Then all that needs to be done is configuration of a simple scheduled task say run every 30 minutes, the scripting logic is configured to run in a loop to cover at the per minute within a 30 minute window.

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July 11, 2013 at 9:04 am Comments (0)

Backup Exec 2012 database cleanup

When using Backup Exec 2012 by default will install a rather dated at this point in time version of SQL Server 2005 Express Edition. As time goes with and install the database grows and eventually can lead to errors like: “The Backup Exec Database has almost reached the 4-GB limit that is allowed for SQL Server Express Edition. To ensure that Backup Exec continues to function properly, either clean up the Backup Exec Database or upgrade to the full version of SQL Server.”, also known as V-287-13257.

To correct this there have been two trains of thought one to use the built-in BEUtility and the other is to modify SQL directly. I don’t view this as an either-or approach, I view it as a try this first and if not then try that.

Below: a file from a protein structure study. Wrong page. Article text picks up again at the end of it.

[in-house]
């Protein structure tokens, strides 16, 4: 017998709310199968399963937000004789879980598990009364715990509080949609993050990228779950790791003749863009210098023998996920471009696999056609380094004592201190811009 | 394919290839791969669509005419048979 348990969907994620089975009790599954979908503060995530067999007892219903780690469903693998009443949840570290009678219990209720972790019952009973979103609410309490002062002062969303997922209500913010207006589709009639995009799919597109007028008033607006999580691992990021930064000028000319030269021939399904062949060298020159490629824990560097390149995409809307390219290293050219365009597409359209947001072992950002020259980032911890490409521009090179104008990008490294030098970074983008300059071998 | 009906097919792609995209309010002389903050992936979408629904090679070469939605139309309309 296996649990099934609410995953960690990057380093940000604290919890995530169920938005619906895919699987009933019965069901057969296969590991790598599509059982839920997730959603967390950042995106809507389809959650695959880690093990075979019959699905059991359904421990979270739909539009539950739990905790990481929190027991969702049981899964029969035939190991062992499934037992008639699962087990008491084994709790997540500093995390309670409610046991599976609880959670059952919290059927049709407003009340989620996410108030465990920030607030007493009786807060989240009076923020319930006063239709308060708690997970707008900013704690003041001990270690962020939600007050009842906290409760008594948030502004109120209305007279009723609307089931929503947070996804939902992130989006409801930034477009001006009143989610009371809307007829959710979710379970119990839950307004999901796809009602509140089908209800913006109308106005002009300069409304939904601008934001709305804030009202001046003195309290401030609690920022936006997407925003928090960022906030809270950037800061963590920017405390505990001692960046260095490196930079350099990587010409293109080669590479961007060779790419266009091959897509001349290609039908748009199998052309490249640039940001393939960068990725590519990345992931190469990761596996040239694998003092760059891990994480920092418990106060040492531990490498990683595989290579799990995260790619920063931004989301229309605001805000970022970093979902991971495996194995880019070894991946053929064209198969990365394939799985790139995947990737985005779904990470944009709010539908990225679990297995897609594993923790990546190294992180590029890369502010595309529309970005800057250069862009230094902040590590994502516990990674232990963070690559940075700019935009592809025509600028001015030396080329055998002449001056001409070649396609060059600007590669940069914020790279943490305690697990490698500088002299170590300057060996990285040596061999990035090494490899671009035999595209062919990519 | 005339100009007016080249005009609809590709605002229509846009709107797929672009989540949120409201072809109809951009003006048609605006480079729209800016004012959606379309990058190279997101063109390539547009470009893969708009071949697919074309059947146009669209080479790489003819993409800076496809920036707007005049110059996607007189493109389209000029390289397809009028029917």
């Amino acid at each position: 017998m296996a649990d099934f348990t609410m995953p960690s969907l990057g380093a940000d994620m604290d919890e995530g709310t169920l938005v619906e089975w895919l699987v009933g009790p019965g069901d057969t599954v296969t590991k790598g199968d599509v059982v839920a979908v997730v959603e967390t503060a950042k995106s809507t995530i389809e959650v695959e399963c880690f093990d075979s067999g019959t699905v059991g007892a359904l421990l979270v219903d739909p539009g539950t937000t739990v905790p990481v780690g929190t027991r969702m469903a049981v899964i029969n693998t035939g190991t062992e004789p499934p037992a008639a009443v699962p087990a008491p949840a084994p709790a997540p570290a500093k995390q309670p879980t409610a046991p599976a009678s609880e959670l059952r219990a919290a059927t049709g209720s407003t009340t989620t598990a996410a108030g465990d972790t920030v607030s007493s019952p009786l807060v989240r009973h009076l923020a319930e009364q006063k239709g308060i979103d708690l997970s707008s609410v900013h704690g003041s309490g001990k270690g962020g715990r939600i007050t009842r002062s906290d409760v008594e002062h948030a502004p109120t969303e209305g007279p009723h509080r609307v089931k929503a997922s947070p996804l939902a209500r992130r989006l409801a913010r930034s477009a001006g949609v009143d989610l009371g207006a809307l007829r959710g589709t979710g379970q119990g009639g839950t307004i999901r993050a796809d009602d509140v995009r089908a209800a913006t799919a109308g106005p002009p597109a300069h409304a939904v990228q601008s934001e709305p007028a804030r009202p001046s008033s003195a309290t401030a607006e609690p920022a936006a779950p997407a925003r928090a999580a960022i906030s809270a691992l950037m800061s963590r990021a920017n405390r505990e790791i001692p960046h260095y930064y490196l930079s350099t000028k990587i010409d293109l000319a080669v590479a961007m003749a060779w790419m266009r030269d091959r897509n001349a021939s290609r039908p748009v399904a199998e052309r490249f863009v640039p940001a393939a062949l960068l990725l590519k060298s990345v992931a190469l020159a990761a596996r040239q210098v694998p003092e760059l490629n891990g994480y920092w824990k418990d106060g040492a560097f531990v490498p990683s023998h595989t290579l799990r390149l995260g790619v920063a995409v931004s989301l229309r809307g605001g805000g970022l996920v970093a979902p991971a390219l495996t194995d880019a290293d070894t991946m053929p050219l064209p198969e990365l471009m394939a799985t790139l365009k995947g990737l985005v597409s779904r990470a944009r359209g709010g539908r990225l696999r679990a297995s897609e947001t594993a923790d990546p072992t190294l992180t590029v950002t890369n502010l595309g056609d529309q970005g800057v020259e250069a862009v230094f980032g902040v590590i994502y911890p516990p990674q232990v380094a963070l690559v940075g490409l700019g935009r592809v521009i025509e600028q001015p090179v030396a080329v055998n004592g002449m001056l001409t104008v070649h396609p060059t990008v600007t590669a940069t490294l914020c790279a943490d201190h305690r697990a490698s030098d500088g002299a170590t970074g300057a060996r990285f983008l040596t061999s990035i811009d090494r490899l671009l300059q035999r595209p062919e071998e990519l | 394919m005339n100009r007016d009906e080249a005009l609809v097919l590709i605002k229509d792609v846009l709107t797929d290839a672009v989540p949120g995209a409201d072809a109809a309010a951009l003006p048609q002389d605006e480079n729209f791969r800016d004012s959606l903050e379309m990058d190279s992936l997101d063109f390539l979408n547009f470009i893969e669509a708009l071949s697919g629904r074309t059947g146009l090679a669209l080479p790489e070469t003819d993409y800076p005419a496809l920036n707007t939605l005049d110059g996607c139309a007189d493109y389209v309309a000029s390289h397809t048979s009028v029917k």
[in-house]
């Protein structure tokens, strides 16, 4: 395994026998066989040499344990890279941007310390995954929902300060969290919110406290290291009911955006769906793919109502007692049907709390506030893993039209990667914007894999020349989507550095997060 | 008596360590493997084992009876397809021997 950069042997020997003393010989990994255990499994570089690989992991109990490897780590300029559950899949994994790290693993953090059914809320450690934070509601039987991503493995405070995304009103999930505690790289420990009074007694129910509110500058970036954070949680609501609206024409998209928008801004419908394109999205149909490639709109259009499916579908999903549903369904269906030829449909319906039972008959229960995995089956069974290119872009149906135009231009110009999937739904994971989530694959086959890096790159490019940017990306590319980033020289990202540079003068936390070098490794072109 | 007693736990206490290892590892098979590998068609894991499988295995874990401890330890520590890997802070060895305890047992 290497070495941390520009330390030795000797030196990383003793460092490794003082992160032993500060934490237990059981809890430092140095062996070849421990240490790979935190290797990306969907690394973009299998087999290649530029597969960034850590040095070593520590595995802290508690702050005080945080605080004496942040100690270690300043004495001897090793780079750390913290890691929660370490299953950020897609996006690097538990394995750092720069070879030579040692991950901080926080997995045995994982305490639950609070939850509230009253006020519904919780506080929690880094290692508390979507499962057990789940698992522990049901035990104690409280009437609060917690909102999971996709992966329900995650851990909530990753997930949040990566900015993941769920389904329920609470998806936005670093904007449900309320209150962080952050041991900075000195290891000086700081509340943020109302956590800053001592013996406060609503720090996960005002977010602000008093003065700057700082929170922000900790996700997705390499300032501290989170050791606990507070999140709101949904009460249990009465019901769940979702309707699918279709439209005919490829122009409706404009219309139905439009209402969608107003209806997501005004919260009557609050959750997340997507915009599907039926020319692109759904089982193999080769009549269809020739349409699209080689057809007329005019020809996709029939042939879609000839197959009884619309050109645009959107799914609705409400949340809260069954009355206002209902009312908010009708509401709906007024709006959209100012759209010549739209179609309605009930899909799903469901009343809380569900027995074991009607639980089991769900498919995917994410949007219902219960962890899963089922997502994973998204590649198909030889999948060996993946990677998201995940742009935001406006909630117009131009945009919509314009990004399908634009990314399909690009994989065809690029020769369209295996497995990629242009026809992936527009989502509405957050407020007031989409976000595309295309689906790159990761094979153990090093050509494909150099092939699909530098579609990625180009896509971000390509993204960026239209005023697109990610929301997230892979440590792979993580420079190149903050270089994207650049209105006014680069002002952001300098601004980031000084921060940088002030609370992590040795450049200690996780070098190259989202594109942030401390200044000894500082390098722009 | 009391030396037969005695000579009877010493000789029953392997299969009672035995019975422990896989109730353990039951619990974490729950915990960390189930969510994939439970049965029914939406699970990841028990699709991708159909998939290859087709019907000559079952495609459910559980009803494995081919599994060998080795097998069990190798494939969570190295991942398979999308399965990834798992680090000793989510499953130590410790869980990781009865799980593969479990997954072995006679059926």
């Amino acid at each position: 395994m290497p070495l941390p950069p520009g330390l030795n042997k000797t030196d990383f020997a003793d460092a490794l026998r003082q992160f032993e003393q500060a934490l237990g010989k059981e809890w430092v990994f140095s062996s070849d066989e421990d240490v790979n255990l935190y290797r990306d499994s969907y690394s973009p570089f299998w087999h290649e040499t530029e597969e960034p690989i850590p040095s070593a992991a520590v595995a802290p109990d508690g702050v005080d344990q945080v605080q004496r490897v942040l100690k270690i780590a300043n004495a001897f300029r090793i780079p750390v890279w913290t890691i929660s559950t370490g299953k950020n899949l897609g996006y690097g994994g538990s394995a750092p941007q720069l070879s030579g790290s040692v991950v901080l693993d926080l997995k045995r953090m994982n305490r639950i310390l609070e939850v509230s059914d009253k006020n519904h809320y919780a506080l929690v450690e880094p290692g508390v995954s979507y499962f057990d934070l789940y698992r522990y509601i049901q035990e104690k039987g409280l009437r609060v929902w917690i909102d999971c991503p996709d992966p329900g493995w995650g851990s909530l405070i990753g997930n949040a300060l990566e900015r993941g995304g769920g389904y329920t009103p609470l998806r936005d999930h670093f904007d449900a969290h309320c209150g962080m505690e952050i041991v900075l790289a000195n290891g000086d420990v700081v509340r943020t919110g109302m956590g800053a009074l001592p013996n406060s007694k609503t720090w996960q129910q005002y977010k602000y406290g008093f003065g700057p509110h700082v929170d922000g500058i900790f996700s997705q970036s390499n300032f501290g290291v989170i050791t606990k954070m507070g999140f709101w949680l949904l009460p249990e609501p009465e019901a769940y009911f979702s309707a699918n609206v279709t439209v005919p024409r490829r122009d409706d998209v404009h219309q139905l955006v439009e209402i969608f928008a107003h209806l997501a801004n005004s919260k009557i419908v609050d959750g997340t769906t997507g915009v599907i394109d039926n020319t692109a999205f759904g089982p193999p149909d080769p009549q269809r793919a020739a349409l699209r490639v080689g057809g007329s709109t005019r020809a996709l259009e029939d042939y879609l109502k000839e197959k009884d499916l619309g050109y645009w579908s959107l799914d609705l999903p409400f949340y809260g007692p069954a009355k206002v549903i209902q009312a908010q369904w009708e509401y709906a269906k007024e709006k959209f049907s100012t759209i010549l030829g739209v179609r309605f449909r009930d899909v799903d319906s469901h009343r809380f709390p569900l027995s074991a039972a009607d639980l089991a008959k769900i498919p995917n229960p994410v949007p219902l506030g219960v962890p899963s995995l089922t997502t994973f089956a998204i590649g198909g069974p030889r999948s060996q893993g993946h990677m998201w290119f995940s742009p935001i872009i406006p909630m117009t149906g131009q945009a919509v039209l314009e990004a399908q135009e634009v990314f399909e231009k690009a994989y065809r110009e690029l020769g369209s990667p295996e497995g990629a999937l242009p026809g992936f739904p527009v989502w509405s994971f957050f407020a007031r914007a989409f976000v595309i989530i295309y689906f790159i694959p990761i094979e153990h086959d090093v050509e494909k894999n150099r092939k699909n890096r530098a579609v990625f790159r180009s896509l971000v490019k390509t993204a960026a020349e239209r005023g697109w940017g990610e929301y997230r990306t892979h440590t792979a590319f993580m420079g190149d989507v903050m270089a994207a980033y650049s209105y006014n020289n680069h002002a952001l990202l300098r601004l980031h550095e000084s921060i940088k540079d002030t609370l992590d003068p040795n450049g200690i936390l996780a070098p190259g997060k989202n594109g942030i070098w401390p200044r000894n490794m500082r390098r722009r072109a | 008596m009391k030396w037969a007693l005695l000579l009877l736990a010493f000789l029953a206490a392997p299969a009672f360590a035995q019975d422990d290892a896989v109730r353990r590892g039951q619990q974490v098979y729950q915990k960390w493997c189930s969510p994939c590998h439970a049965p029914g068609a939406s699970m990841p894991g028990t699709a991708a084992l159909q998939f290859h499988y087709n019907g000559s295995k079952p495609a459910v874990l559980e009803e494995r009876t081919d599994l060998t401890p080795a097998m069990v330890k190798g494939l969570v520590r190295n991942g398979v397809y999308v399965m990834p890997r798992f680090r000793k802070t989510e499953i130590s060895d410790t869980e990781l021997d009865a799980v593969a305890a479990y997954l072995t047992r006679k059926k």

First option, use BEUtility. Why, because it’s using the built-in methods provided by Symantec. Run the following options from the utility:

1. Age database

2. compact database

3. repair database

4. rebuild db indices

5. check db consistency.

The second option is to use the SQL Management Studio to manually perform some cleanup. Usually the source of the problem is the BELog table which can grow to gigabytes in size all by itself.

Lets check and see how many records are older than 6 months old:

SELECT count(username) from [BEDB].[dbo].[BELog] where TimeStamp < DateAdd("m", -6, getDate());